Harsimranpreet-Bana in the Modern World

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HarsimranpreetKaur-1 (26K)There were more than a few things that confused me as I was beginning my understanding of Sikhism just last year. I was born in the U.S. and have attended several Gurdwaras among Sikhs from different backgrounds. I have been largely muddling along on my own, trying to figure things out. Coming to Sikhi from knowing it to be the truth of me instead of from an understanding of the lifestyle or teachings has been a very interesting evolution that has brought about the following consternation.

When Sikhs go to Gurdwara to celebrate amongst each other, many wear bana, the traditional clothes of Punjab or the outer appearance given by our Guru Gobind Singh. Yet on the street, I cannot tell a Sikh from any other American unless they happen to wear a turban.

Some have told me that bana is outdated; that it was a sign for the times of Guru Gobind Singh and that it has no meaning in modern society. I have also heard that it’s impractical, too expensive and just not worn all the time.

So then, why wear it at all? I do wear bana most of the time. It started as an acceptance of my vision of me, not as a true understanding of it. Everything about practicing Sikhi has been a process of surrender for me and often a difficult path to which to submit my ego. What I found as a woman wearing a turban was that people were confused by or afraid of me. Instead of being asked about my faith, people asked about the fashion of it, or if I had cancer or a head injury. I am sure part of that is because I don’t look the least bit exotic, but part of it was because at that time I felt like half a Sikh, so it was actually the Guru was talking to me. I started looking in my closet and realized that none of the clothes there went with this turban or this projection of me. Without Guru Gobind Singh’s given form, my image as his daughter was simply not complete.

Some say that wearing bana to the Gurdwara is a sign of respect. Does that mean the Guru is only present in that particular building? I want to take that presence with me wherever I go. By wearing bana everywhere I am constantly reminded of who I am. I want to represent the Great Love to everyone I see, and so allow the Guru to come through me. Can I do that in jeans? Absolutely. It just makes it a lot harder to be seen. My bana is my projection. People remember kindness shown to them by a turbaned soul dressed in white. While people might forget how to say my name, they never forget they met a Sikh.

Opportunities to connect with like-minded people come about because they feel comfortable discussing spirituality or sharing their faith with me and the most wonderful friendships develop with people who would have otherwise remained strangers. People tell me their deepest fears and ask the big questions because, seeing me in bana, they know they are safe.

Did not Guru Gobind Singh ask us to stand out for this reason? In a time when Sikhs are concerned about educating the public about the faith, I cannot think of a better way than expressing it fully in myself. I am no spiritual teacher or wise woman. I am stumbling along just like you. Being in the Guru’s form helps me stop, take a breath and let the Guru come through. People are always watching, which helps me be the best I can be. Guru Gobind Singh Ji did not give us this bana unknowingly.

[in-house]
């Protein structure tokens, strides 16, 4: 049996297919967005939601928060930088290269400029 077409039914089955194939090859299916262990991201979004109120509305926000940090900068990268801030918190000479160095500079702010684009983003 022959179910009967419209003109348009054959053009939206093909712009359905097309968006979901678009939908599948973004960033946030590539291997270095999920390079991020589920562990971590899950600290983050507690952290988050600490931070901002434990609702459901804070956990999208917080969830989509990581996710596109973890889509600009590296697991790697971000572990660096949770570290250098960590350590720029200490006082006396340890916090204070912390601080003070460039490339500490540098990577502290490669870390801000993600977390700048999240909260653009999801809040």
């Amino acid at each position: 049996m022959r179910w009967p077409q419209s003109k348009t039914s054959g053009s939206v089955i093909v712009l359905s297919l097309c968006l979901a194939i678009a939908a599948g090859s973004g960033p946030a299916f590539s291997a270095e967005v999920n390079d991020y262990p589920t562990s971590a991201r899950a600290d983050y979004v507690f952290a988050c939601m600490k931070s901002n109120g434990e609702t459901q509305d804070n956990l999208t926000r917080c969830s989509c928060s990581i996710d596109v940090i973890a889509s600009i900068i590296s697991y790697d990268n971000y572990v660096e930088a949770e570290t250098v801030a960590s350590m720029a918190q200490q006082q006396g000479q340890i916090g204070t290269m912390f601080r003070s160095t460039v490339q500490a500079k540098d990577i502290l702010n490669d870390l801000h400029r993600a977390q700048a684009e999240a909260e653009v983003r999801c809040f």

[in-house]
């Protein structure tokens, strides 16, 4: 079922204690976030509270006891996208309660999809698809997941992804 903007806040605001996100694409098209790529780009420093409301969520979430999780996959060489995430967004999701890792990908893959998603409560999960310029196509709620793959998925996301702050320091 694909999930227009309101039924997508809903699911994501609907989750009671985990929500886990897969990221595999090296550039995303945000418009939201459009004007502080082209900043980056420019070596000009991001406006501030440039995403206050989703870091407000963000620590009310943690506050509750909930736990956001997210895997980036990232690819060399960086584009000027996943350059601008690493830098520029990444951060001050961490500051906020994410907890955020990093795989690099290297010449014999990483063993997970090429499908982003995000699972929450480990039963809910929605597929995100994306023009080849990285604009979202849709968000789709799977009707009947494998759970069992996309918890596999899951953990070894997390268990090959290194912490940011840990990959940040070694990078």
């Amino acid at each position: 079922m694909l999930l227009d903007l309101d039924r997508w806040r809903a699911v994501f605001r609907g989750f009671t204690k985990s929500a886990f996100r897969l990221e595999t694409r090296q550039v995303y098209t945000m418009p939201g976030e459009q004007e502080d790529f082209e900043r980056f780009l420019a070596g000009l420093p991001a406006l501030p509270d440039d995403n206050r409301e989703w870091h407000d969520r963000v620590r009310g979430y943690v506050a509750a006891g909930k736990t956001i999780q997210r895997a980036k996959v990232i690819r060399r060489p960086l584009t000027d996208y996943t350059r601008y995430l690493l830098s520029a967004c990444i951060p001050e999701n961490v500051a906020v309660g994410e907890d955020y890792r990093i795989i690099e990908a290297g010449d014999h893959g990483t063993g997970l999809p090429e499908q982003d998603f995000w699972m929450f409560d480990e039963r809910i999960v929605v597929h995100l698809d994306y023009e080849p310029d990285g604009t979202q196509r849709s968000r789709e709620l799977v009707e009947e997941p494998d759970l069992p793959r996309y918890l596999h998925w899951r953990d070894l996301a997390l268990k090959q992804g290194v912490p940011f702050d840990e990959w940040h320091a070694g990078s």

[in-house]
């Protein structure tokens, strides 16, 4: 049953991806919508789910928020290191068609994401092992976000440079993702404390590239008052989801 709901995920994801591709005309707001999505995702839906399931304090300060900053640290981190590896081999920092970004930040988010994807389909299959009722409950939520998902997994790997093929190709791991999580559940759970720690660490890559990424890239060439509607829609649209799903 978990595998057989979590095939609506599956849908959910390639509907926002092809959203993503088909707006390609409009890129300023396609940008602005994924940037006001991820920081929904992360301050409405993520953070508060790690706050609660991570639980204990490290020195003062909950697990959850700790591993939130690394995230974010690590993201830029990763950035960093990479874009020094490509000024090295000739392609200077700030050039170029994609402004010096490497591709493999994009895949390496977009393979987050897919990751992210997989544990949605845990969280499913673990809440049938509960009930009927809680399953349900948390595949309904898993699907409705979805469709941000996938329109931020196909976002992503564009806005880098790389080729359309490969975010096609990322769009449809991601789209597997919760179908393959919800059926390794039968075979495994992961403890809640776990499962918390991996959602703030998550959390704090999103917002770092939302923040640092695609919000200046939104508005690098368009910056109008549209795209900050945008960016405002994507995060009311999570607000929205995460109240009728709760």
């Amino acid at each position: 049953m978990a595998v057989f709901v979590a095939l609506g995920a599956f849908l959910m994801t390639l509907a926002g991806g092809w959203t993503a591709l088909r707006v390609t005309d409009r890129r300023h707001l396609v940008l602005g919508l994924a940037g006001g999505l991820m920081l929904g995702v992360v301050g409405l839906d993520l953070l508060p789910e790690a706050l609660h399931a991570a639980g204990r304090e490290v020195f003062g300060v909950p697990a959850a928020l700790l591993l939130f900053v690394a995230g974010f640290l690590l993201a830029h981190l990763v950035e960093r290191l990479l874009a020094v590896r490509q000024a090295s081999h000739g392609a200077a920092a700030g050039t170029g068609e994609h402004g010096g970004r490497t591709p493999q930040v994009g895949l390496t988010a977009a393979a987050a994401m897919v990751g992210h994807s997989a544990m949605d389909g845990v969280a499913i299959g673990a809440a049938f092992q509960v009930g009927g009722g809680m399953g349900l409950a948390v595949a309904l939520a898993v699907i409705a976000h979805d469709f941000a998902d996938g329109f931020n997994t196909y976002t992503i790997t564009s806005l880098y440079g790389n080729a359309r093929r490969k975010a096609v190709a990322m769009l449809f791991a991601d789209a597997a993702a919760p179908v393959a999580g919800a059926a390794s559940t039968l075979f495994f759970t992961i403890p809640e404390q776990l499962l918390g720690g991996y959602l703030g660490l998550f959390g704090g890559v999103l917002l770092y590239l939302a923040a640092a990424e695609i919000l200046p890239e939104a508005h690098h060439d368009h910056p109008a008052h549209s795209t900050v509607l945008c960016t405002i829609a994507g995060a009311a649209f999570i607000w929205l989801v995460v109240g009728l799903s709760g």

Wearing bana does not mean I have become a perfect Sikh. It does not mean I have memorized all the banis or that I get up at 3 a.m. unfailingly.

I was compelled to finally write this today specifically because I could not drag myself out of bed at that time this morning. The commitments of Amrit are made to the Guru for ourselves. Each tool, each discipline, is a teacher. Each one gives a way to separate ourselves from Maya, control our bodies and minds and strengthen our connection to Waheguru. If every time I leave the house I have to put myself together in bana, I also have to remember to put my mind in the hands of the Guru. I have to exhibit excellence to represent all of us which helps me be conscious in all I do.

Despite the great love I have for the Guru, this morning I could not master my tired body, fully knowing that if I had, a cold shower would have instantly revitalized my energy. I will still perform all those tasks I have sworn to do and love to do, and ask for the hukam of my Guru.

Now it’s just a bit later. So who have I really upset by deviating from the discipline? Only myself. The practice of Sikhi is a gift to myself. There is ultimately only this one relationship between me and God and that is why bana is so important to me. When I outwardly wear my faith in trust, it eventually brings radiance internally. Wear it yourself every day for awhile and see. Until I did, I did not know what courage was. Wearing bana made me understand my faith, know my mind and how I rationalize and lie to myself. It also showed me my challenges, my strength and my deep connection to my Guru.

Bana, to me, says “I give up myself for you.” That seems to me to be the essence of what it means to be a Sikh of the Guru.


About the author: I am a second-year physician assistant student out of Pacific University in Hillsboro, Oregon currently on rotation for the summer in wonderful Rapid City, South Dakota. Since I will be traveling around for the next 14 months, I think the Guru dressed me in bana to spread awareness of Sikhi, besides what it does for me. 

Photos by Ravitej Singh Khalsa, Eugene OR


 

Related Video: “Bana and the Sikh Identity” by Guruka Singh.

 





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